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College Athletes Should Get Paid

At some colleges, college athletics are a key source of income, and they attract students to their institutions. Universities depend on their athletes to produce and maintain the popularity of their school’s name. College athletes are suppose to be the best of the best on that level, so why do college athletes not get paid? The National Collegiate Athletic Association, NCAA, says that it is trying to protect the athletes from “exploitation by professional and commercial enterprises” (Brawn). Many argue that student athletes should not be paid because they are receiving an education through a scholarship. These people feel that the promise of their education being paid for is enough for the college athletes. On the opposite side of the issue, people argue that the college athlete generates enough income for the universities, and they feel that the university owes the athletes more than a scholarship. Student athletes should be given a small stipend for their services to the university.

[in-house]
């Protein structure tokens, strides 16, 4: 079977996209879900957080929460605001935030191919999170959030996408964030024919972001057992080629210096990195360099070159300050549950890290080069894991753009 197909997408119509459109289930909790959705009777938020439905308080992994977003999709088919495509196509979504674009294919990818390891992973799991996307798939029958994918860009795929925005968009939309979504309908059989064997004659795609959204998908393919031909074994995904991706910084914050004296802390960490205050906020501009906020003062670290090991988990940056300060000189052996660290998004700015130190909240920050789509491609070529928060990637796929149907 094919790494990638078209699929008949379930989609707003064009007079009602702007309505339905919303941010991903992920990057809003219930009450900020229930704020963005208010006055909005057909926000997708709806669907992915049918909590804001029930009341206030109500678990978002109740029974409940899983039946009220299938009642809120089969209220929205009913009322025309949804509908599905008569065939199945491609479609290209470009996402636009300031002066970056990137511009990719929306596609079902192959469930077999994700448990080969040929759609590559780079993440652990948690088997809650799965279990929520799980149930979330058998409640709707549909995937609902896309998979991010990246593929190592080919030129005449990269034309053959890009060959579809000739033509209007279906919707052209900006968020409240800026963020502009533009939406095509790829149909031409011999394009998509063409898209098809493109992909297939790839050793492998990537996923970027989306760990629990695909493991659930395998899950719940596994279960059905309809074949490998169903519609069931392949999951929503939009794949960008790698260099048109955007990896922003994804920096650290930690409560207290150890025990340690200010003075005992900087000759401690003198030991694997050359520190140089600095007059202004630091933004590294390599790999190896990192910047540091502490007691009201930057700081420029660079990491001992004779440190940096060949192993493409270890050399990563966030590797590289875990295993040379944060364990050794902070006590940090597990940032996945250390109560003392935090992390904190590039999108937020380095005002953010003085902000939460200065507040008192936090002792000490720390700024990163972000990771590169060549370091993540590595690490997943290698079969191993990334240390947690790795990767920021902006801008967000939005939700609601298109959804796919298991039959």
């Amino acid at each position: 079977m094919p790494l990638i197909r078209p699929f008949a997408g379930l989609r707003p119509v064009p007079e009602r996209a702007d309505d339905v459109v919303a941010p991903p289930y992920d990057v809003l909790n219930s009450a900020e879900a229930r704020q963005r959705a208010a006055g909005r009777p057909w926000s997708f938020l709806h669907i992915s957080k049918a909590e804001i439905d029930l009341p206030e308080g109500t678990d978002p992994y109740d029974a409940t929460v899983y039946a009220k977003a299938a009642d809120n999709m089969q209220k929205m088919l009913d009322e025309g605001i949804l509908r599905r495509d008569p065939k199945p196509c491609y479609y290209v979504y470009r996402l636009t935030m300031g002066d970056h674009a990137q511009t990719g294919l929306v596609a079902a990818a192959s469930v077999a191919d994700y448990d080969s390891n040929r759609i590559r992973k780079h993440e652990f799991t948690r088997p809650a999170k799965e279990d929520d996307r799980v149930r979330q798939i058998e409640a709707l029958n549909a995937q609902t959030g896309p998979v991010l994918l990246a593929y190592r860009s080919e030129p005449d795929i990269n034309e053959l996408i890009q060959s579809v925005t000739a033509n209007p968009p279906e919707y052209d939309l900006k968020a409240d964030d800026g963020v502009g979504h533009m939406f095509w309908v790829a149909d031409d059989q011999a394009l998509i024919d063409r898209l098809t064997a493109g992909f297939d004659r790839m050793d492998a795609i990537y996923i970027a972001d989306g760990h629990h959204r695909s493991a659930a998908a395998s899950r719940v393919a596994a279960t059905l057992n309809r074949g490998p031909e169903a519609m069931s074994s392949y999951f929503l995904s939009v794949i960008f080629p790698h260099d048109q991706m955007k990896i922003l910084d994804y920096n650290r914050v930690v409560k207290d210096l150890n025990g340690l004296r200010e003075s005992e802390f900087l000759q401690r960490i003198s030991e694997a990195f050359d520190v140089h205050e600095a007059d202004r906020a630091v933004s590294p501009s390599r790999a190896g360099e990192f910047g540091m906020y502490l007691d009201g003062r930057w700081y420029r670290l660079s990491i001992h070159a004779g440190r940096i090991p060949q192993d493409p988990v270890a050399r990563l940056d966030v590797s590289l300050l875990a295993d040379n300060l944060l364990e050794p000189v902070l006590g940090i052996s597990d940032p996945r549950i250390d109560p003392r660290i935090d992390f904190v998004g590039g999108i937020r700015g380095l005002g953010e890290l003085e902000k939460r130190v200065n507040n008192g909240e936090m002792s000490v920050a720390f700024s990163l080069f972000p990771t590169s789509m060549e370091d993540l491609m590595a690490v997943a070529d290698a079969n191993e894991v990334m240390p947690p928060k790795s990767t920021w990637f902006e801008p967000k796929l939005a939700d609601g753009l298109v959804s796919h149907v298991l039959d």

According to the 00-0Division I Manual, under bylaws Article 1, “Pay is the receipt of funds, awards or benefits not permitted by the governing legislation of the Association” (Earle 6). This article was on of the rules that were put into the manual to protect the amateurism. College athletes are looked upon as amateur player, and the NCAA wants to protect the athlete from being influenced by money much like the professional players are. Though college players have not reached the professional level, they are required to work at their sports like they are professionals. Larue, a MTSU football player says, “ My typical schedule is school, workout or practice, and sleep. I don’t have much personal time or much time to study” (Larue). To many college athletes, it is a job, and they are willing to put in all the work necessary to be the best. In sports an “ace” is “A top-notch professional, or one who sets the standards for others,” and in college level sports there are many aces (Palmatier 1). According to research done by Andrew Zimbalist, the NCAA is “… guaranteed income of 75 million between 17 and 00,” and they market and receive sponsoring much like the professional leagues (Zimbalist 4). Giving the athletes a stipend of amounts that vary between 100 and 00 dollars per month is a small price to pay in order to maintain the athletes. Rep. Ron Wilson of Texas has filed a bill proposing such a stipend. According to Wally Renfro, a NCAA spokesman, the stipend would be a “special benefit”, but if it were allowed to all schools and all athletes them it would not be (Austin). This stipend could help to cover expenses that are not covered in the scholarship. Larue stated, “ A little money a month would go a long way (Larue).